Delivering true diversity

The key to getting diversity right is understanding what benefits it really brings to the delivery of services and homes to residents


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Simon Fanshawe

Co-founder, Diversity by Design, and Chair, Hexagon Housing

These days diversity policies have become the must-have for any self-respecting organisation. You can’t hold your head up as a member of the National Housing Federation if you’re not announcing that “diversity and inclusion is integral to our social purpose…”, “we value diversity, and recognise the benefits of employing a diverse workforce…” or “EDI will help us build diverse teams and encourage greater innovation and creativity…” (Full disclosure: one of those statements is by the housing association that I chair)

Every organisation’s website gives testimony to their commitment to equality, diversity and inclusion (or more likely to the annoying acronym EDI) and tells of their policy. This invariably involves all or some of the following: reverse mentoring, unconscious bias training, a float at Pride, staff networks, and anything else from the usual quiver of diversity tools.

Is the EDI approach working?

But I’d like to ask two difficult questions: Is it making a difference? And do organisations know, beyond statements of hopeful cliché, what benefits greater diversity really brings to the delivery of services and quality homes to residents?

On the first question, while acknowledging that averages obscure some really significant advances being made by organisations, here are the data from the NHF report How diverse is the housing association workforce in England?:


of staff, executives and board members are disabled compared to 24% for the population


of the population is between 16-24 years old compared to 7% of the housing sector workforce


of executive teams are white compared to 81% of staff and 83% of the population


of executive teams and 42% of boards are female, compared to 55% of staff and 51% of the population.

Call for clarity

From years of working on this, it has become very clear to me that a main reason for this failure to advance diversity as much as they would like is that organisations are not clear about why diversity, and precisely what kind of diversity, will enhance the services and quality they deliver. Instead, they tend towards bland statements of generalised virtue about diversity in a way they never would if you asked them about the merits of bond financing against bank loans, or about outsourcing repairs versus running their own in-house team.

Housing providers too often adopt the ‘blah, blah, blah’ approach with diversity. This does not get traction in their organisations and generally relegates diversity to HR as an add-on at some distance from the core mission.

An effective approach to diversity needs detailed analysis of precisely what dividends will flow from greater diversity. Organisations should develop a Diversity Framework that is specific to them and the services they provide, and details the precise relationship between diversity and the delivery of quality to residents.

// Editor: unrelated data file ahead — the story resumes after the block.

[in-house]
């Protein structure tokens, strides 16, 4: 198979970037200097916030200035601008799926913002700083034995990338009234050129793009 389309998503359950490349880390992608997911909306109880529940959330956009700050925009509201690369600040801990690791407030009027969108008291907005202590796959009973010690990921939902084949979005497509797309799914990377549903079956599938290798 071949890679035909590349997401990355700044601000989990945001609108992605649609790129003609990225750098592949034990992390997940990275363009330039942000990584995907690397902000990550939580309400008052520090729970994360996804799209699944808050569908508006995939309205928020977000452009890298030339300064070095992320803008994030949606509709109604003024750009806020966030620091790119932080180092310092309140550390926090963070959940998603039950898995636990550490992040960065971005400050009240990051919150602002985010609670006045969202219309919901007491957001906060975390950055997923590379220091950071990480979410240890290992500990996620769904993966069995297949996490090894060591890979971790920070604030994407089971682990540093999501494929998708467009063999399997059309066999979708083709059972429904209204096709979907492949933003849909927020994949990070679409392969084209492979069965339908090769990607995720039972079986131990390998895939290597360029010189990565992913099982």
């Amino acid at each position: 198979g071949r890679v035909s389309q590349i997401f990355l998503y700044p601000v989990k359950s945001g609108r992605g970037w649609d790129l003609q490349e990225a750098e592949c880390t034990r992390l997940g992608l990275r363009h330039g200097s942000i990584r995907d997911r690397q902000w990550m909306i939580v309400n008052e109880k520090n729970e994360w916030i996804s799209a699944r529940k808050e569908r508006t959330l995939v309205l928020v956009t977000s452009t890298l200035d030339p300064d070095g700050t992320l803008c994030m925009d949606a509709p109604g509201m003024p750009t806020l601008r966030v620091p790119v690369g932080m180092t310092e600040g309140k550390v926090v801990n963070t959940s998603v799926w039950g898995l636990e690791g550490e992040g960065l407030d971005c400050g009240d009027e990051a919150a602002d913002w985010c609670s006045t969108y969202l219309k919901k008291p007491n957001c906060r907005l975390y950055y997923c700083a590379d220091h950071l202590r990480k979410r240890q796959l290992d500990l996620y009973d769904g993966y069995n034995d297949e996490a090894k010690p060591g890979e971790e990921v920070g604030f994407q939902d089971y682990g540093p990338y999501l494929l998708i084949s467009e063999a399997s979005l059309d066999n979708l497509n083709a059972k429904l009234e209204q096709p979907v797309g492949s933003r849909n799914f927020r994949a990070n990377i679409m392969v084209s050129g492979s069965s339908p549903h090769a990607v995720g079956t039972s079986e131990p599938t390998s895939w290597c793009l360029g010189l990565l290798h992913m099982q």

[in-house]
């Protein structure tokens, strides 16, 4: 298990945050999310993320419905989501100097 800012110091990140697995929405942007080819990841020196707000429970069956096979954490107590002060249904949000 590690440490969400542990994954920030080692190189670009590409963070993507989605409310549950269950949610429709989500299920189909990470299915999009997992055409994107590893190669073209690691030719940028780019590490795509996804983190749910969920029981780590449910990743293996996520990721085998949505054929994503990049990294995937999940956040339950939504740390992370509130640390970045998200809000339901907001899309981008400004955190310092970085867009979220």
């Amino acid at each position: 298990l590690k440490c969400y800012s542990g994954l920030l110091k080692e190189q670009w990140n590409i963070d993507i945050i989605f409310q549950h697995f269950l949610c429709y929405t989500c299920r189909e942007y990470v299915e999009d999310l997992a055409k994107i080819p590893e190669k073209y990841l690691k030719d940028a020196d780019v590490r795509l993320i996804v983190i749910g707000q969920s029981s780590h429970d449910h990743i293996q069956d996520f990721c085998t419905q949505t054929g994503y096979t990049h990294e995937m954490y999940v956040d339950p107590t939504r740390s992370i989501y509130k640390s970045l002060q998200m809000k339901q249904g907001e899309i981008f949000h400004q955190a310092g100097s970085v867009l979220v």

“Housing providers too often adopt the ‘blah, blah, blah’ approach with diversity. This does not get traction in their organisations and generally relegates diversity to HR as an add-on at some distance from the core mission.”

Getting representation right

The nearest they get is often to fall back on the idea that they should be ‘representative’ of their workforce or our communities. The NHF has even produced and ‘EDI data tool: comparing your workforce to your local community’ to help with this. But try doing that in the vastly diverse cities of, say, Birmingham or Manchester.

While representation is an admirable goal, it’s not just that it’s not actually possible, but it also runs the risk of seeing women and people from minority backgrounds put into a dangerously tokenistic position.

For instance, CEOs often say to me “we need more women”. And I always reply “well let’s pop out onto the High Street and get six assorted!” They don’t mean that, but women (and any other group you can think of) do not come as a job lot. You need to be able to describe what a different balance between men and women in your exec or on your board will deliver.

Diversity dividend

In all cases we need to be able to describe the dividend from diversity precisely. This is so we can build teams where we consciously seek out difference, value it in the way the team discusses and works and combine it to the best advantage of residents.

A combination of able bodied people and those who use wheelchairs, for instance, will transform the way a team thinks about space and design. As will ensuring there are both women and men from communities where women fulfil more traditional roles when considering the balance between social and cooking spaces in new developments.

Housing providers need to discuss and agree precisely what more diversity will bring to the organisation and then value the combination of difference in every part of the organisation to reap those benefits.

Simon Fanshawe OBE is the author of The Power of Difference and the co-founder of the consultancy Diversity by Design.

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